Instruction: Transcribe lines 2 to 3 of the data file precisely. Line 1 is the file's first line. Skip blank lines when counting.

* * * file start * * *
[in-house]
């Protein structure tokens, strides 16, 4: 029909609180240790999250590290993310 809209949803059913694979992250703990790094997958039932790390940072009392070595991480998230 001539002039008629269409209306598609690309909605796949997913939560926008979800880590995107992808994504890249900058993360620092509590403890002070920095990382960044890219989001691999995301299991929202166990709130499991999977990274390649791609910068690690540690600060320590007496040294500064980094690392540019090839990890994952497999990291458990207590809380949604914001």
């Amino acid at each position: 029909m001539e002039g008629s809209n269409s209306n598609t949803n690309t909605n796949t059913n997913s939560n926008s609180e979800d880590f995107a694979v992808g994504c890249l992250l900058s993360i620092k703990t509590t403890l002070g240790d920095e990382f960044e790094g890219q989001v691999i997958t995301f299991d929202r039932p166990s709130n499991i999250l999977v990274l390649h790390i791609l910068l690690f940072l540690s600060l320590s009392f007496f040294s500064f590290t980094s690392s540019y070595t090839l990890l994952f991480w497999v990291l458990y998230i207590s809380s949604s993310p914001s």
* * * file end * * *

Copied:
């Protein structure tokens, strides 16, 4: 029909609180240790999250590290993310 809209949803059913694979992250703990790094997958039932790390940072009392070595991480998230 001539002039008629269409209306598609690309909605796949997913939560926008979800880590995107992808994504890249900058993360620092509590403890002070920095990382960044890219989001691999995301299991929202166990709130499991999977990274390649791609910068690690540690600060320590007496040294500064980094690392540019090839990890994952497999990291458990207590809380949604914001």
């Amino acid at each position: 029909m001539e002039g008629s809209n269409s209306n598609t949803n690309t909605n796949t059913n997913s939560n926008s609180e979800d880590f995107a694979v992808g994504c890249l992250l900058s993360i620092k703990t509590t403890l002070g240790d920095e990382f960044e790094g890219q989001v691999i997958t995301f299991d929202r039932p166990s709130n499991i999250l999977v990274l390649h790390i791609l910068l690690f940072l540690s600060l320590s009392f007496f040294s500064f590290t980094s690392s540019y070595t090839l990890l994952f991480w497999v990291l458990y998230i207590s809380s949604s993310p914001s």